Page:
Hey everybody! Welp, it’s been a year since we moved to the Bay Area. That’s right people, we are 12 months into this thing. And it has been a whirlwind of new experiences. I’m going to write a few posts to try and catch y’all up on our adventures. Let’s start with the move.
If you read our moving announcement post, you know that we had 4 short weeks between the time of accepting the new job and starting it. There was a lot to do in that short time, and not the least of which was finding a new place to live. Finding a place was one of the first things we had to do, because it would determine how much stuff we could bring with us, and how much we’d need to sell. We gave ourselves a brief 3 day house-hunting trip to find a place and make a decision.
We looked at a lot of places. So many! If you’ve never moved to another state or country you know nothing about, let me just say, it’s a daunting task. Because you literally have no idea what you are doing. You don’t have an opinion about any of the areas you are looking, because it’s the first time you are seeing them. You don’t have any friends or family that live there already to guide you either. All you have is your gut. Three days oughta be enough, right? No Problem!
We were looking for a place that was family-friendly, safe, had good schools nearby, an acceptable commute, and nearby shopping to boot. Oh and to top it off, we were looking for a place that wouldn’t break the bank, and didn’t look like it was still stuck in the 70’s. No that is not a joke. The bay area is so jam packed with people, all the wide-open spaces have already been developed. New homes do exist, but it’s mostly because someone bought an old dumpy home, demolished it, and built a new nice one in it’s place. But those homes aren’t for rent. Instead, there are tons of rentals priced at 2-3 times what you’d pay per month in Utah, that haven’t been updated since the day they were built. Now, you know that ain’t gonna fly with Shalauna. So I had my work cut out for me.
We looked at house after house, and apartment after apartment. But we kept coming back to the first apartment we visited in Cupertino, right after stepping off the plane. It was head and shoulders above anything else we’d seen in our 3 days of looking. It was a 2 bedroom (recently renovated) apartment in a complex that was immaculately cared for and well groomed, with award winning gardens and streams that flowed into ponds. Zac lovingly referred to it as “The Duck House”, because those ponds? Yeah there were ducks in them. Every house we looked at after this one, Zac would turn to us and say, “Let’s just live at the duck house.” It is close to top rated schools, felt comfortable, had open space for kids to play, and even had several swimming pools and hot tubs to enjoy. We’d made our decision.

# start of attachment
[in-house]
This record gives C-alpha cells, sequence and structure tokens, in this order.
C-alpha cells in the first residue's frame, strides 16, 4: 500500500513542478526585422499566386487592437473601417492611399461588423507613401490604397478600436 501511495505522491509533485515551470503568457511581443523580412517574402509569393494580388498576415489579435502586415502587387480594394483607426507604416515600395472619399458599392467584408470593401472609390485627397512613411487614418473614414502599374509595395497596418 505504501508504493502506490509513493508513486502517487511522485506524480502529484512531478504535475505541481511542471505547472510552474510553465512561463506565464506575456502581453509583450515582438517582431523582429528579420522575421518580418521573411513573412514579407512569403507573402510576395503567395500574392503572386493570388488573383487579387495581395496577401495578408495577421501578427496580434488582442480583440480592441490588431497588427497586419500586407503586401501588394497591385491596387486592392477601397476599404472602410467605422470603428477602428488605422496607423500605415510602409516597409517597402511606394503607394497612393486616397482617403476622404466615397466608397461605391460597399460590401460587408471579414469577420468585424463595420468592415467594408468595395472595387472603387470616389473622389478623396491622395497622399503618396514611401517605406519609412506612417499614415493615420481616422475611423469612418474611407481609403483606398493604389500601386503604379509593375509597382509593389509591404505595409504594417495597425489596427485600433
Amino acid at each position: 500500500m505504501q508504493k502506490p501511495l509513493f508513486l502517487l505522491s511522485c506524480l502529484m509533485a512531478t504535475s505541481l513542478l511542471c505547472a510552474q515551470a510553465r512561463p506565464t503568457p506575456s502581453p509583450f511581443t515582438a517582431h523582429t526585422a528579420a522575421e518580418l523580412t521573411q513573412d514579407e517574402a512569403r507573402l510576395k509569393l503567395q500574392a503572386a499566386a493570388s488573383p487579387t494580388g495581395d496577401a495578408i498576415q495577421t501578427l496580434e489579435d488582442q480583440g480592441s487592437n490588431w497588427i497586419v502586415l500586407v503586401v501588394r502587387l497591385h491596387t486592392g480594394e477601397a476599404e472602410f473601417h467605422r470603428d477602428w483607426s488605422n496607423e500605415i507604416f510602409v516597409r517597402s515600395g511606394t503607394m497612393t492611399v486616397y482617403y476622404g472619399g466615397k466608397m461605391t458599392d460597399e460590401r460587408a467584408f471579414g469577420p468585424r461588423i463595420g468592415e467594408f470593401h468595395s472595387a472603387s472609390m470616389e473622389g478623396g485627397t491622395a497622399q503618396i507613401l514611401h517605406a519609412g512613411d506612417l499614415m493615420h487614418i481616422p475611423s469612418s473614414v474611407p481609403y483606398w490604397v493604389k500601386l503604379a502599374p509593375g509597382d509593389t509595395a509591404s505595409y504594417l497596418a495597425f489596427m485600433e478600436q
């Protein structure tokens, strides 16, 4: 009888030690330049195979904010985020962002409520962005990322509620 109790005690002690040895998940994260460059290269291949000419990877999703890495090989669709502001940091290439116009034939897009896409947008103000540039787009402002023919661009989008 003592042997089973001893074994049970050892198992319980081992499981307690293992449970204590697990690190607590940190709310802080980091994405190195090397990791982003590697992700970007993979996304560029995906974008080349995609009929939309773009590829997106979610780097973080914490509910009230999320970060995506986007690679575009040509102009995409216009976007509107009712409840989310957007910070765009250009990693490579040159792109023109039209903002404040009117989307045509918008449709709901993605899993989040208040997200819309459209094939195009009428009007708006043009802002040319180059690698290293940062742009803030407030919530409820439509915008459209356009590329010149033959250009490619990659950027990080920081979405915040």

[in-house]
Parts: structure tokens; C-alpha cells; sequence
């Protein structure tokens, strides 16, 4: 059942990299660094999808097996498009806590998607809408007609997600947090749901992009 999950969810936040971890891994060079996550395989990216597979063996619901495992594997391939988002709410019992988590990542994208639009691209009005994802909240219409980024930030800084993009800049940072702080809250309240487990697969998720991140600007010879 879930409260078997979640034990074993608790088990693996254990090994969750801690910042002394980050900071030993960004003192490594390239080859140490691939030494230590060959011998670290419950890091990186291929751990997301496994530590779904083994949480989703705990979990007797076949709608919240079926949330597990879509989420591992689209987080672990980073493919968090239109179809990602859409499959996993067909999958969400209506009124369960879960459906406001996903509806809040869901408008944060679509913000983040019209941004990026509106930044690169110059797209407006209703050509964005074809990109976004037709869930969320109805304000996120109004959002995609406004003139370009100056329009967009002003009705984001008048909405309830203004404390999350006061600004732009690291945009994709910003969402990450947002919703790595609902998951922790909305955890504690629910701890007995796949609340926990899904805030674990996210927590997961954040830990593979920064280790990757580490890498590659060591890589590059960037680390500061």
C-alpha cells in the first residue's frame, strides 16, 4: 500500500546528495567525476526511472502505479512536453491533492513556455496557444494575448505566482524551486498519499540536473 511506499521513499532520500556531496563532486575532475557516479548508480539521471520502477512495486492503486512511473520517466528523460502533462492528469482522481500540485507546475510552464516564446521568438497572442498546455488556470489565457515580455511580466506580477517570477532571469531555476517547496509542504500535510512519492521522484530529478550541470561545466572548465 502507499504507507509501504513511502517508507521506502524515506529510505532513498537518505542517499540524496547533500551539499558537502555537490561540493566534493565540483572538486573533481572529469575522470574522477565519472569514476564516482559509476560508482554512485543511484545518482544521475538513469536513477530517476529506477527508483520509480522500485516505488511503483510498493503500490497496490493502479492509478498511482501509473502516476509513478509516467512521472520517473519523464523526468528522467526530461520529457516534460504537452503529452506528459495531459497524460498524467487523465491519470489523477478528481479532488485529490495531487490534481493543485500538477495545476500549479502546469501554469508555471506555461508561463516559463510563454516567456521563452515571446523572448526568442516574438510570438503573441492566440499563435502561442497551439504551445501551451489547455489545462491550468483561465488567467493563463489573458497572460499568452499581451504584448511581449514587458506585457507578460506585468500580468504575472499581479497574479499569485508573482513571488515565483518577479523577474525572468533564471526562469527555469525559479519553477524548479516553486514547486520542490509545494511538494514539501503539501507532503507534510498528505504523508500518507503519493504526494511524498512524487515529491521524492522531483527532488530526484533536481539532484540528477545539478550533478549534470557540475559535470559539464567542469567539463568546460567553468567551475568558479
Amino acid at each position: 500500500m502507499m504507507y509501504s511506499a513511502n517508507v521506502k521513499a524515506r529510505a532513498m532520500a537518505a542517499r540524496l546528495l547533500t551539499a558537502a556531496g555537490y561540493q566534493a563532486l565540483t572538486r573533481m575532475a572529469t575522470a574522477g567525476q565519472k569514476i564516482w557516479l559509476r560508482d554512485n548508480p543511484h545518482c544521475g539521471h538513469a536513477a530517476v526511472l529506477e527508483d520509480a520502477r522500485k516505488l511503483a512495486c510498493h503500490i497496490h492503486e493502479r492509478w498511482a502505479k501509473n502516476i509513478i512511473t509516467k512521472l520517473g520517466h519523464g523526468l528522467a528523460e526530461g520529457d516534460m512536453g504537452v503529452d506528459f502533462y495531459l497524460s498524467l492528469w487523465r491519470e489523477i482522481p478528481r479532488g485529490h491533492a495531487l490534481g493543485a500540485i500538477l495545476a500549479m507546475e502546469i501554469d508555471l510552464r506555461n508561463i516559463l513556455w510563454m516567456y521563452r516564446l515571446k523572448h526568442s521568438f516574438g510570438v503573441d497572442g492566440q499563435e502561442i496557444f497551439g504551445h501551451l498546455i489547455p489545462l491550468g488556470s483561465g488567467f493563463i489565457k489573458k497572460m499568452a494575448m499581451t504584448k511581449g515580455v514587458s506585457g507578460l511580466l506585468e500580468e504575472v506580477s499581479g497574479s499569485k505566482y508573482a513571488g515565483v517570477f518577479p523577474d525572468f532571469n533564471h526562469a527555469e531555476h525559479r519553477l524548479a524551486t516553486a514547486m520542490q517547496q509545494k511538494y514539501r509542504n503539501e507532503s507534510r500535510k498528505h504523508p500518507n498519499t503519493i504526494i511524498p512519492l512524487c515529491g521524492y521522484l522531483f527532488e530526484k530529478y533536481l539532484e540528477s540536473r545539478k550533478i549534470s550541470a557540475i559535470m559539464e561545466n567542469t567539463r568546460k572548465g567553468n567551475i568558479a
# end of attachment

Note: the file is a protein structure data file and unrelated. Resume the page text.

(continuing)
So, we sold almost everything we owned, and moved into the duck house. And that’s where we’ve been for the past 12 months. We really lucked out, because it has turned out to be what we expected. A safe place, with modern conveniences and in a great location, Oh and the commute to my office in San Jose has been great — just 15 minutes. That is something most bay area folk don’t get to say.
Diversity. It’s one of the things we were looking for when we made the decision to move outside of Utah. Yeah, I know you can find the occasional black, asian, indian and hispanic (ok I’ll give you that one) person in Utah. But for the most part you have white mormon family here, white mormon family there, end of story. So we were looking forward to experiencing new cultures and ethnic backgrounds that we were not familiar with.
We met our indian neighbors downstairs and there was an instant connection between Zac and their son Eshan. Eshan’s dad, Pavan, invited all of us to go to dinner with his family to his favorite Indian-Asian fusion restaurant in Sunnyvale. It was amazing, and he treated us to all of their authentic vegetarian favorites that night.
Over time, we started meeting more and more of our neighbors in the community, And to our great surprise, it turns out, we had moved to little India! That’s right, 90% of the people in our apartment complex are indian. Now, don’t get me wrong. I have nothing against Indians, everyone we’ve met is so nice and and I really like them.
The funny thing is that we stick out like sore thumbs here. We are clearly the “different” ones in the complex. Every time we’d meet someone new, Shalauna would say “Hi I’m Shalauna and this is my husband Jason”. The response was always, “Oh yes, we met yesterday”, or “Yes, we know”, followed by an Indian head shake. Now, when you are meeting so many new people, it’s easy to forget and it’s hard to remember all the names — especially when they are hard to pronounce and you’ve never met a Bhagwan before. So, yeah, we probably did meet yesterday (Oops). As for the second comment, it was as if the folks we hadn’t met yet had been watching us, or already knew all about us. And why wouldn’t they? We were the new white family that they couldn’t keep their eyes off of. I just imagined them all meeting in secret together sharing their latest observations and exchanges with us in their native tongue, telugu. It could happen!